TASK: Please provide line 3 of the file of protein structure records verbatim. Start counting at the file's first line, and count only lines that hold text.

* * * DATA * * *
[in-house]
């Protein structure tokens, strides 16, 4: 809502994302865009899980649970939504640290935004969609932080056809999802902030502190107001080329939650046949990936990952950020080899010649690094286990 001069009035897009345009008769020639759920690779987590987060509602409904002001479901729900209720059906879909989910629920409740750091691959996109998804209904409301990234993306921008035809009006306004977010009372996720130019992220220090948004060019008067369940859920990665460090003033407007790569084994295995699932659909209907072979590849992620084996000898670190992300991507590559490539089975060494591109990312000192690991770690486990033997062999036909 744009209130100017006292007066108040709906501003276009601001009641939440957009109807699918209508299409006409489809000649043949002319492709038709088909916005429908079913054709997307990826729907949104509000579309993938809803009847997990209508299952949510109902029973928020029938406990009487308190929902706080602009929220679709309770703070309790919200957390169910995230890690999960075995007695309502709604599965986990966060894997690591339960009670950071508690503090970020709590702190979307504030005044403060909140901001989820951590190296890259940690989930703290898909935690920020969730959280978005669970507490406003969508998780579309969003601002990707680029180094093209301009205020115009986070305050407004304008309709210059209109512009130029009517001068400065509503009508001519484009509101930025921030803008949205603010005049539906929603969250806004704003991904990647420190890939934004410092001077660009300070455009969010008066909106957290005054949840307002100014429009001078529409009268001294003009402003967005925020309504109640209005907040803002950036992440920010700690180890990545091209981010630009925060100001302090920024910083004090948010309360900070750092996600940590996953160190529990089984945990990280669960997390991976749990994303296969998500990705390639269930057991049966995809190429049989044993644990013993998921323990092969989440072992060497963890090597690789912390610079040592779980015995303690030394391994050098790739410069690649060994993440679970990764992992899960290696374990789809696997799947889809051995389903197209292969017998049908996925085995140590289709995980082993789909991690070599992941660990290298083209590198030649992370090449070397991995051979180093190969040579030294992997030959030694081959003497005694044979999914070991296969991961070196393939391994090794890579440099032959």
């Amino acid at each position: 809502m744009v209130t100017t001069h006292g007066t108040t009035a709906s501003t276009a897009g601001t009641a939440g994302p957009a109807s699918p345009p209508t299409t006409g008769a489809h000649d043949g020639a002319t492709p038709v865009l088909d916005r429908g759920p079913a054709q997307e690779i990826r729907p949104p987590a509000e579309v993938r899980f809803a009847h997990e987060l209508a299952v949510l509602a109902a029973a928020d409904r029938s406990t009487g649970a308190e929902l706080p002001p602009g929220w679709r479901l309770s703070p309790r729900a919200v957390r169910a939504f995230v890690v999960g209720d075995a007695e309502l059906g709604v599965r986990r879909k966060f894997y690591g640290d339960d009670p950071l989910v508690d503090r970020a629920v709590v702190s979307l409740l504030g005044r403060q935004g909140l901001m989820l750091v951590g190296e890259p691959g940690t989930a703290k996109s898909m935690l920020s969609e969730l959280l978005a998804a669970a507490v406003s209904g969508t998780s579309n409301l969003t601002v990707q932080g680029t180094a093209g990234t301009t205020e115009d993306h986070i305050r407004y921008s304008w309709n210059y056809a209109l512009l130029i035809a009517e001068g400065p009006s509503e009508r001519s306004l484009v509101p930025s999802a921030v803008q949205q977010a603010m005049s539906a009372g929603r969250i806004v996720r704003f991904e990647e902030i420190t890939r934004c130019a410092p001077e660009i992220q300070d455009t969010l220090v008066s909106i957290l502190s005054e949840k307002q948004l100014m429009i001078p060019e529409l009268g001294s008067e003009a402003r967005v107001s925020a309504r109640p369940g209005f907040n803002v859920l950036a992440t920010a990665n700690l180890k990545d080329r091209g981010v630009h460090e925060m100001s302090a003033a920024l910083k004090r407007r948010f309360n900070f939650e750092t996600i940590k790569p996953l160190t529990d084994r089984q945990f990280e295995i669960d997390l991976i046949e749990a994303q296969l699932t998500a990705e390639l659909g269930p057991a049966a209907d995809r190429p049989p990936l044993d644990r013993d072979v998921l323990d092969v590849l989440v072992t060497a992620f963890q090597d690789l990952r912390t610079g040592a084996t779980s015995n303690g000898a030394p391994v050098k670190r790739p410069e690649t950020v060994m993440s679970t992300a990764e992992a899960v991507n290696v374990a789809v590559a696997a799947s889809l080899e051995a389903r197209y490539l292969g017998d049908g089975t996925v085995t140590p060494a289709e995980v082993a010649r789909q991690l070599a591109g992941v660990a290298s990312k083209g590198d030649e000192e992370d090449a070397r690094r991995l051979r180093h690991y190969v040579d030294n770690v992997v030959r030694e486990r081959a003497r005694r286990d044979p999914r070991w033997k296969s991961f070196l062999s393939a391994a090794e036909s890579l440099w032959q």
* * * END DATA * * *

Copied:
């Amino acid at each position: 809502m744009v209130t100017t001069h006292g007066t108040t009035a709906s501003t276009a897009g601001t009641a939440g994302p957009a109807s699918p345009p209508t299409t006409g008769a489809h000649d043949g020639a002319t492709p038709v865009l088909d916005r429908g759920p079913a054709q997307e690779i990826r729907p949104p987590a509000e579309v993938r899980f809803a009847h997990e987060l209508a299952v949510l509602a109902a029973a928020d409904r029938s406990t009487g649970a308190e929902l706080p002001p602009g929220w679709r479901l309770s703070p309790r729900a919200v957390r169910a939504f995230v890690v999960g209720d075995a007695e309502l059906g709604v599965r986990r879909k966060f894997y690591g640290d339960d009670p950071l989910v508690d503090r970020a629920v709590v702190s979307l409740l504030g005044r403060q935004g909140l901001m989820l750091v951590g190296e890259p691959g940690t989930a703290k996109s898909m935690l920020s969609e969730l959280l978005a998804a669970a507490v406003s209904g969508t998780s579309n409301l969003t601002v990707q932080g680029t180094a093209g990234t301009t205020e115009d993306h986070i305050r407004y921008s304008w309709n210059y056809a209109l512009l130029i035809a009517e001068g400065p009006s509503e009508r001519s306004l484009v509101p930025s999802a921030v803008q949205q977010a603010m005049s539906a009372g929603r969250i806004v996720r704003f991904e990647e902030i420190t890939r934004c130019a410092p001077e660009i992220q300070d455009t969010l220090v008066s909106i957290l502190s005054e949840k307002q948004l100014m429009i001078p060019e529409l009268g001294s008067e003009a402003r967005v107001s925020a309504r109640p369940g209005f907040n803002v859920l950036a992440t920010a990665n700690l180890k990545d080329r091209g981010v630009h460090e925060m100001s302090a003033a920024l910083k004090r407007r948010f309360n900070f939650e750092t996600i940590k790569p996953l160190t529990d084994r089984q945990f990280e295995i669960d997390l991976i046949e749990a994303q296969l699932t998500a990705e390639l659909g269930p057991a049966a209907d995809r190429p049989p990936l044993d644990r013993d072979v998921l323990d092969v590849l989440v072992t060497a992620f963890q090597d690789l990952r912390t610079g040592a084996t779980s015995n303690g000898a030394p391994v050098k670190r790739p410069e690649t950020v060994m993440s679970t992300a990764e992992a899960v991507n290696v374990a789809v590559a696997a799947s889809l080899e051995a389903r197209y490539l292969g017998d049908g089975t996925v085995t140590p060494a289709e995980v082993a010649r789909q991690l070599a591109g992941v660990a290298s990312k083209g590198d030649e000192e992370d090449a070397r690094r991995l051979r180093h690991y190969v040579d030294n770690v992997v030959r030694e486990r081959a003497r005694r286990d044979p999914r070991w033997k296969s991961f070196l062999s393939a391994a090794e036909s890579l440099w032959q």